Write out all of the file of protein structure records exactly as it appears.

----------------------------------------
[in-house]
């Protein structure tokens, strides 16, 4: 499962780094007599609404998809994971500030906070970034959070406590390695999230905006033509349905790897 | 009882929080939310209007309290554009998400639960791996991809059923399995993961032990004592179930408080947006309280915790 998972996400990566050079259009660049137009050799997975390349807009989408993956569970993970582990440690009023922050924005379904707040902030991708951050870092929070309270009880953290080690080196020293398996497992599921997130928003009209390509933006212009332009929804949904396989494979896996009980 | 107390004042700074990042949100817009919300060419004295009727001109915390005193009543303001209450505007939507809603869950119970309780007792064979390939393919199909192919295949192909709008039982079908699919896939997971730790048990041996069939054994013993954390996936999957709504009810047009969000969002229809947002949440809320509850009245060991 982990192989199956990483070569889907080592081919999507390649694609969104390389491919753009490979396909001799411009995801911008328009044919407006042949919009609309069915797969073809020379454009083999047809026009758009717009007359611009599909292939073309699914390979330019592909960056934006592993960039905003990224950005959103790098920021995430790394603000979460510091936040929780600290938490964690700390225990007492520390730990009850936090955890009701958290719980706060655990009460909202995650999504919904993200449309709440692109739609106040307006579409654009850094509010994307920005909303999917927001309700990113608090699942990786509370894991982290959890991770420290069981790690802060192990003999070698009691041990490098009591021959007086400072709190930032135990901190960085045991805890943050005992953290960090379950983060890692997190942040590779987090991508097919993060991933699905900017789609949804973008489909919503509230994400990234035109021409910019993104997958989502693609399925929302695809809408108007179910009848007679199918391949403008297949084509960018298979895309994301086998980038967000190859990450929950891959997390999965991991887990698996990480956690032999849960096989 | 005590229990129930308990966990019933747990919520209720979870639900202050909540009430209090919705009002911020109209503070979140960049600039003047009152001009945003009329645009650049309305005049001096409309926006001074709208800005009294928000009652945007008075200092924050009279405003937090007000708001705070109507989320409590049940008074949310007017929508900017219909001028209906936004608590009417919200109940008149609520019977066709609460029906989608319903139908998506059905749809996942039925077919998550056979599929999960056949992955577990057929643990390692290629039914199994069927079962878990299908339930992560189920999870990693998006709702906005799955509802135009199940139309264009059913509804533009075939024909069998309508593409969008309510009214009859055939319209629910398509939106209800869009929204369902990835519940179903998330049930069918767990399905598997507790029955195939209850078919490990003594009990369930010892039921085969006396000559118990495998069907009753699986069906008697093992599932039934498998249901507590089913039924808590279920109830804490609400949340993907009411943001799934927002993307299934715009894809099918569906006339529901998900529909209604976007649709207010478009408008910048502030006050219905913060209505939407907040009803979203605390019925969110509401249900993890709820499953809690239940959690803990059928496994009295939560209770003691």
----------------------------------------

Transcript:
[in-house]
């Protein structure tokens, strides 16, 4: 499962780094007599609404998809994971500030906070970034959070406590390695999230905006033509349905790897 | 009882929080939310209007309290554009998400639960791996991809059923399995993961032990004592179930408080947006309280915790 998972996400990566050079259009660049137009050799997975390349807009989408993956569970993970582990440690009023922050924005379904707040902030991708951050870092929070309270009880953290080690080196020293398996497992599921997130928003009209390509933006212009332009929804949904396989494979896996009980 | 107390004042700074990042949100817009919300060419004295009727001109915390005193009543303001209450505007939507809603869950119970309780007792064979390939393919199909192919295949192909709008039982079908699919896939997971730790048990041996069939054994013993954390996936999957709504009810047009969000969002229809947002949440809320509850009245060991 982990192989199956990483070569889907080592081919999507390649694609969104390389491919753009490979396909001799411009995801911008328009044919407006042949919009609309069915797969073809020379454009083999047809026009758009717009007359611009599909292939073309699914390979330019592909960056934006592993960039905003990224950005959103790098920021995430790394603000979460510091936040929780600290938490964690700390225990007492520390730990009850936090955890009701958290719980706060655990009460909202995650999504919904993200449309709440692109739609106040307006579409654009850094509010994307920005909303999917927001309700990113608090699942990786509370894991982290959890991770420290069981790690802060192990003999070698009691041990490098009591021959007086400072709190930032135990901190960085045991805890943050005992953290960090379950983060890692997190942040590779987090991508097919993060991933699905900017789609949804973008489909919503509230994400990234035109021409910019993104997958989502693609399925929302695809809408108007179910009848007679199918391949403008297949084509960018298979895309994301086998980038967000190859990450929950891959997390999965991991887990698996990480956690032999849960096989 | 005590229990129930308990966990019933747990919520209720979870639900202050909540009430209090919705009002911020109209503070979140960049600039003047009152001009945003009329645009650049309305005049001096409309926006001074709208800005009294928000009652945007008075200092924050009279405003937090007000708001705070109507989320409590049940008074949310007017929508900017219909001028209906936004608590009417919200109940008149609520019977066709609460029906989608319903139908998506059905749809996942039925077919998550056979599929999960056949992955577990057929643990390692290629039914199994069927079962878990299908339930992560189920999870990693998006709702906005799955509802135009199940139309264009059913509804533009075939024909069998309508593409969008309510009214009859055939319209629910398509939106209800869009929204369902990835519940179903998330049930069918767990399905598997507790029955195939209850078919490990003594009990369930010892039921085969006396000559118990495998069907009753699986069906008697093992599932039934498998249901507590089913039924808590279920109830804490609400949340993907009411943001799934927002993307299934715009894809099918569906006339529901998900529909209604976007649709207010478009408008910048502030006050219905913060209505939407907040009803979203605390019925969110509401249900993890709820499953809690239940959690803990059928496994009295939560209770003691």